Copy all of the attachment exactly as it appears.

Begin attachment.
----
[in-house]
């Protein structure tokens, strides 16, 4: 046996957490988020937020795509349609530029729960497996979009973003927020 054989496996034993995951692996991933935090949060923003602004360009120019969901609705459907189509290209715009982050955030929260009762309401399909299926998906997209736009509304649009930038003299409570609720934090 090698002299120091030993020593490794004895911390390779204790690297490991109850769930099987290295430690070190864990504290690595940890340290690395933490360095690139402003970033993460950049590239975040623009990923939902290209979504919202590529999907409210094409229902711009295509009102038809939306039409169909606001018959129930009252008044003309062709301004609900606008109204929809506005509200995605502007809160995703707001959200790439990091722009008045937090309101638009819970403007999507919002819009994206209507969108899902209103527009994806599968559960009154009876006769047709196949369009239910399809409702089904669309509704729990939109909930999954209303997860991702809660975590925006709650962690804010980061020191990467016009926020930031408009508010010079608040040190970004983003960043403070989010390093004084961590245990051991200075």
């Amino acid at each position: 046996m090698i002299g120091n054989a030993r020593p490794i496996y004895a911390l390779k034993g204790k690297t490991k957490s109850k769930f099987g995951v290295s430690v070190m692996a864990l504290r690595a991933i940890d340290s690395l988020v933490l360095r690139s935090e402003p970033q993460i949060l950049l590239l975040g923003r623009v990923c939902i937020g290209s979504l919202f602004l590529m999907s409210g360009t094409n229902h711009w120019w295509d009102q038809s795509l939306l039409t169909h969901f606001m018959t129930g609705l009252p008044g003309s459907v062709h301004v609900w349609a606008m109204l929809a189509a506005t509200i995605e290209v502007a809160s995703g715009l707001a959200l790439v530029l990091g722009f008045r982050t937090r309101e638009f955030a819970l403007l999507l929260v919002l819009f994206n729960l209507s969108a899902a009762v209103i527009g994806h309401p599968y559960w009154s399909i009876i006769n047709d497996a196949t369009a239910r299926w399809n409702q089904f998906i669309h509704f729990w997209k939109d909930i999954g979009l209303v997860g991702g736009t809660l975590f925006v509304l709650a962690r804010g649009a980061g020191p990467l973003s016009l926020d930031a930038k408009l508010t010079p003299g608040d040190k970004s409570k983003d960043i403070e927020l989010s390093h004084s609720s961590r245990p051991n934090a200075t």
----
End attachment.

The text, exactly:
[in-house]
């Protein structure tokens, strides 16, 4: 046996957490988020937020795509349609530029729960497996979009973003927020 054989496996034993995951692996991933935090949060923003602004360009120019969901609705459907189509290209715009982050955030929260009762309401399909299926998906997209736009509304649009930038003299409570609720934090 090698002299120091030993020593490794004895911390390779204790690297490991109850769930099987290295430690070190864990504290690595940890340290690395933490360095690139402003970033993460950049590239975040623009990923939902290209979504919202590529999907409210094409229902711009295509009102038809939306039409169909606001018959129930009252008044003309062709301004609900606008109204929809506005509200995605502007809160995703707001959200790439990091722009008045937090309101638009819970403007999507919002819009994206209507969108899902209103527009994806599968559960009154009876006769047709196949369009239910399809409702089904669309509704729990939109909930999954209303997860991702809660975590925006709650962690804010980061020191990467016009926020930031408009508010010079608040040190970004983003960043403070989010390093004084961590245990051991200075």
């Amino acid at each position: 046996m090698i002299g120091n054989a030993r020593p490794i496996y004895a911390l390779k034993g204790k690297t490991k957490s109850k769930f099987g995951v290295s430690v070190m692996a864990l504290r690595a991933i940890d340290s690395l988020v933490l360095r690139s935090e402003p970033q993460i949060l950049l590239l975040g923003r623009v990923c939902i937020g290209s979504l919202f602004l590529m999907s409210g360009t094409n229902h711009w120019w295509d009102q038809s795509l939306l039409t169909h969901f606001m018959t129930g609705l009252p008044g003309s459907v062709h301004v609900w349609a606008m109204l929809a189509a506005t509200i995605e290209v502007a809160s995703g715009l707001a959200l790439v530029l990091g722009f008045r982050t937090r309101e638009f955030a819970l403007l999507l929260v919002l819009f994206n729960l209507s969108a899902a009762v209103i527009g994806h309401p599968y559960w009154s399909i009876i006769n047709d497996a196949t369009a239910r299926w399809n409702q089904f998906i669309h509704f729990w997209k939109d909930i999954g979009l209303v997860g991702g736009t809660l975590f925006v509304l709650a962690r804010g649009a980061g020191p990467l973003s016009l926020d930031a930038k408009l508010t010079p003299g608040d040190k970004s409570k983003d960043i403070e927020l989010s390093h004084s609720s961590r245990p051991n934090a200075t």